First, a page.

4. The Bergman Space 𝔉𝜎()

In [4, page 51] Barut and Girardello have considered a countable set of Hilbert spaces 𝔉𝜎(),𝜎>0 with 2𝜎=1,2,3,, whose elements are analytic functions 𝜑 on . For each fixed 𝜎, the inner product is defined by 𝜑,𝜓𝜎=𝜑(𝑧)𝜓(𝑧)𝑑𝜇𝜎(𝑧),(4.1) with respect to the one-parameter measure 𝑑𝜇𝜎2(𝑧)=𝜌𝜋Γ(2𝜎)2𝜎1𝐾(1/2)𝜎(2𝜌)𝜌𝑑𝜃𝑑𝜌,(4.2) where 𝑧=𝜌𝑒𝑖𝜃 and the MacDonald function [17, page 183] 𝐾𝜈1(𝑤)=2𝑤2𝜈0+𝑡𝜈1𝑤exp𝑡24𝑡𝑑𝑡(4.3) is defined for Re(𝑤2)>0. Precisely, 𝔉𝜎() consists of entire functions 𝜑 with finite norm 𝜑𝜎=𝜑,𝜑𝜎<+. Note also that if 𝜑(𝑧) is an entire function with power series 𝑛𝑐𝑛𝑧𝑛, then the norm square in terms of the expansion coefficients is given by 𝜑2𝜎=(Γ(2𝜎))1+𝑛=0𝑐𝑛𝑐𝑛𝑛!Γ(2𝜎+𝑛).(4.4) An orthonormal basis function of 𝔉𝜎() is given by 𝜑𝜎𝑛(𝑧)=Γ(2𝜎)𝑧𝑛!Γ(2𝜎+𝑛)𝑛(4.5) for every 𝑧 and varying 𝑛=0,1,2,.

Lemma 4.1. Let 2𝜎=1,2,3,. Then, the diagonal function of the reproducing kernel of the Hilbert space 𝔉𝜎() can be expressed in terms of the modified Bessel function as 𝒦𝜎(𝑧𝑧,𝑧)=Γ(2𝜎)𝑧(1/2)𝜎𝐼2𝜎12𝑧𝑧,(4.6) for every 𝑧.

Proof. By the general theory [18], the reproducing kernel of 𝔉𝜎() can be obtained form the orthonormal basis in (4.5) as 𝒦𝜎(𝑧,𝑤)=+𝑛=0𝜑𝜎𝑛(𝑧)𝜑𝜎𝑛(𝑤).(4.7) Replacing the 𝜑𝜎𝑛(𝑧) by their expressions, then the sum in (4.7) reads 𝐾𝜎(𝑧,𝑤)=+𝑛=01(2𝜎)𝑛𝑧𝑤𝑛=𝑛!0ϝ12𝜎;𝑧𝑤.(4.8) Here, we recall the confluent hypergeometric limit function [17, page 100]: 0ϝ1(𝑎;𝑥)=+𝑛=01(𝑎)𝑛𝑥𝑛,𝑛!(4.9) in which (𝑎)𝑛 denotes the Pochhammer symbol defined by (𝑎)0=1 and (𝑎)𝑛=𝑎(𝑎+1)(𝑎+𝑗1)=Γ(𝑎+𝑛).Γ(𝑎)(4.10) Making use of the relation [17, page 77] 0ϝ11𝜈+1;4𝑢21=Γ(𝜈+1)2𝑢𝜈𝐽𝜈(𝑢),(4.11)𝐽𝜈() being the Bessel function of order 𝜈, and recalling the definition of the modified Bessel function of the first kind 𝐼𝜈1(𝑢)=exp2𝐽𝜈𝜋𝑖𝜈𝑒(1/2)𝜋𝑖𝑢,(4.12) we obtain, for 𝜈=2𝜎1, 𝑢=2𝑖|𝑧|, and 𝑧=𝑤, the expression of the diagonal function of the reproducing kernel as in (4.6).

5. A Coherent State Transform

We are now in a position to apply the formalism in Section 2 in order to define a set of coherent states for the data of ((𝑋,𝑑𝜇),𝒜2,{Ψ𝑛}) and (,{𝜙𝑛}) where(i)(𝑋,𝑑𝜇(𝜁))(,𝑑𝜇𝜎(𝑧)),  𝜁𝑧 and 𝑑𝜇𝜎 is the measure defined in (4.2),(ii)𝒜2𝔉𝜎() is the weighed Bergman space defined in Section 4,(iii){Ψ𝑛}{𝜑𝜎𝑛(𝑧)} is the orthonormal basis in (4.5),(iv)𝐿2(+,𝑑𝑡), (v){𝜙𝑛}{𝜓𝛼𝑛} is the orthonormal basis in (3.6) with 𝛼=2𝜎1.

Definition 5.1. For each fixed 2𝜎=1,2,, a set of coherent states labelled by points 𝑧 and belonging to the Hilbert space 𝐿2(+) can be defined according to (2.7) through the ket-vectors ||𝒩𝑧,𝜎=𝜎(𝑧)1/2𝑛=0𝜑𝜎𝑛(||𝜓𝑧)𝑛2𝜎1,(5.1) where the normalizing factor has the expression 𝒩𝜎(𝑧𝑧)=Γ(2𝜎)𝑧(1/2)𝜎𝐼2𝜎12𝑧𝑧,(5.2) which is the quantity 𝒦𝜎(𝑧,𝑧) given in Lemma 4.1.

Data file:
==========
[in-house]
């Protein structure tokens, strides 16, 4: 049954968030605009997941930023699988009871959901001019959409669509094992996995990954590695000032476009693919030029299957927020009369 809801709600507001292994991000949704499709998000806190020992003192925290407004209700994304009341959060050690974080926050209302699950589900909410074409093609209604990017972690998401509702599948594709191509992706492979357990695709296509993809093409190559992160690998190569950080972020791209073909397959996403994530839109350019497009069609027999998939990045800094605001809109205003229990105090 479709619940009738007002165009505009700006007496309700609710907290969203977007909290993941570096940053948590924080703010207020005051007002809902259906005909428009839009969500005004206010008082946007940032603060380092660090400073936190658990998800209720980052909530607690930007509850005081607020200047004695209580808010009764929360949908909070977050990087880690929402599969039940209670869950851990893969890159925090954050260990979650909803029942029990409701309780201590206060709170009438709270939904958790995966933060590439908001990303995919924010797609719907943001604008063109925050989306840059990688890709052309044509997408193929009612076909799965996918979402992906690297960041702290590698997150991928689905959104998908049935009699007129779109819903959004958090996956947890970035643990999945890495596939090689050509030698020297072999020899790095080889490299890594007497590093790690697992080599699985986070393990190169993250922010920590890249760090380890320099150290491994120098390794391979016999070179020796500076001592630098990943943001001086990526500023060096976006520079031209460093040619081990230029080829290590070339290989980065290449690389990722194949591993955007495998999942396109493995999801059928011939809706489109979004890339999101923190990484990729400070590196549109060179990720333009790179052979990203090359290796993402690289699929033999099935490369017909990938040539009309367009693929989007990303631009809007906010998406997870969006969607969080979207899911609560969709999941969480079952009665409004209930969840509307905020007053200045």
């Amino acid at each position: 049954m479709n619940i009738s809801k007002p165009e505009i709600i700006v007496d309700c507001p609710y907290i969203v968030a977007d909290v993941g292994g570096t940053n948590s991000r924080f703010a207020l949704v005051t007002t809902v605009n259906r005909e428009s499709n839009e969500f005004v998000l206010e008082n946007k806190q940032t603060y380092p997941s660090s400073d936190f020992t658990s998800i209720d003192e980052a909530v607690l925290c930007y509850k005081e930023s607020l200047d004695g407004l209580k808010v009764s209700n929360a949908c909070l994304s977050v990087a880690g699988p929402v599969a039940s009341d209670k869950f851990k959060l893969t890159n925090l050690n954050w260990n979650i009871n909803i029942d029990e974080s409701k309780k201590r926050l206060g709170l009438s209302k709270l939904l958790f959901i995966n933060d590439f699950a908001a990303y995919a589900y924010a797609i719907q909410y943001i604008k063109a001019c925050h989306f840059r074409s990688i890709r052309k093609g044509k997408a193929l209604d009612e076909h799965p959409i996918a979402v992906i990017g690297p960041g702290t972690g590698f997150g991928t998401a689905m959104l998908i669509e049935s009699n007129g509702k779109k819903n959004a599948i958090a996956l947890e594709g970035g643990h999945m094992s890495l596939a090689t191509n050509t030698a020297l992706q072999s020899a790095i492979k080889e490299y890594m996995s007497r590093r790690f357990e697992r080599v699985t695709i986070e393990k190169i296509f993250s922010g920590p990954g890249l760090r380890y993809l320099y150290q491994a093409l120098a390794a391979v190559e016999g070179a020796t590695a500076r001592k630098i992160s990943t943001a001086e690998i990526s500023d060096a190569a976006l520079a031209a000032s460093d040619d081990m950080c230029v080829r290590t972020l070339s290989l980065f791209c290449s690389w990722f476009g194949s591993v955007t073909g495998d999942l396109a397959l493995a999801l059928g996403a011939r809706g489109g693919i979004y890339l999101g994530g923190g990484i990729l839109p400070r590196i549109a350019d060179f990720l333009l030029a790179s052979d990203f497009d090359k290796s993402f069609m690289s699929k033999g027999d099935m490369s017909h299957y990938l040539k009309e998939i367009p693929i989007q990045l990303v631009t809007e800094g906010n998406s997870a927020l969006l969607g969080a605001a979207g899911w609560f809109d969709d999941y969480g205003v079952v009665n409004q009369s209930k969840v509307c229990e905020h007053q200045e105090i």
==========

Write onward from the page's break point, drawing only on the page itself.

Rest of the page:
Proposition 5.2. The coherent state transform (CST) associated with the coherent states in (5.1) is the isometry 𝑊𝜎𝐿2(+)𝔉𝜎() defined by 𝑊𝜎[𝜓](𝑧)=Γ(2𝜎)𝑧𝜎+1/2𝑒𝑧0+𝐽2𝜎12𝑧𝑡𝜓(𝑡)𝑒(1/2)𝑡𝑑𝑡(5.3) for every 𝜓𝐿2(+,𝑑𝑡) and 𝑧.

Proof. According to (2.9), the coherent state transform 𝑊𝜎[𝜓] of an arbitrary function 𝜓𝐿2(+,𝑑𝑡) is defined by 𝑊𝜎[𝜓]𝒩(𝑧)=𝜎(𝑧)1/2𝑧,𝜎𝜓𝐿2(+).(5.4) We make use of (5.1) to rewrite (5.4) as 𝑊𝜎[𝜓](𝑧)=𝑛=0𝜑𝜎𝑛||𝜓(𝑧)𝑛2𝜎1𝜓𝐿2(+).(5.5) Note that (5.5) can also be presented as𝑊𝜎[𝜓](𝑧)=0+𝑊𝜎(𝑧,𝑡)𝜓(𝑡)𝑑𝑡(5.6) in terms of the kernel function 𝑊𝜎(𝑧,𝑡)=𝑛=0𝜑𝜎𝑛(𝑧)𝜓𝑛2𝜎1(𝑡).(5.7) Replacing 𝜑𝜎𝑛(𝑧) and 𝜓𝑛2𝜎1(𝑡) by their expressions in (4.5) and (3.6), respectively, then (5.7) takes the form 𝑊𝜎(𝑧,𝑡)=Γ(2𝜎)𝑡𝜎1/2𝑒(1/2)𝑡𝑛=0𝑧𝑛𝐿Γ(2𝜎+𝑛)𝑛(2𝜎1)(𝑡).(5.8) Next, we make use of the formula [19, page 1002] 𝑛=0𝑧𝑛𝐿Γ(𝛽+1+𝑛)𝑛(𝛽)(𝑡)=(𝑧𝑡)((1/2)𝛽)𝑒𝑧𝐽𝛽2𝑧𝑡,𝛽>1(5.9) for 𝛽=2𝜎1. Therefore, (5.8) becomes 𝑊𝜎(𝑧,𝑡)=Γ(2𝜎)𝑧𝜎+(1/2)𝑒𝑧𝑒(1/2)𝑡𝐽2𝜎12𝑧𝑡.(5.10) Finally, inserting the last expression of 𝑊𝜎(𝑧,𝑡) into (5.6), we arrive at the announced result.

Now, with the help of the CST 𝑊𝜎 we construct the following integral transform.

Theorem 5.3. Let 2𝜎=1,2,3, be a fixed parameter. Then, the integral transform 𝑇𝜎2+()𝔉𝜎() defined by composing the CST 𝑊𝜎, with the Fourier transform as 𝑇𝜎=𝑊𝜎 is an isometric map having the explicit form 𝑇𝜎[𝑓](𝑧)=Γ(𝜎+1/2)𝑒𝑧2𝜋Γ(2𝜎)12𝑖𝑥1𝜎(1/2)ϝ11𝜎+2,2𝜎,𝑧(1/2)𝑖𝑥𝑓(𝑥)𝑑𝑥,(5.11) for every 𝑓2+() and 𝑧, where 1ϝ1 is the confluent hypergeometric function.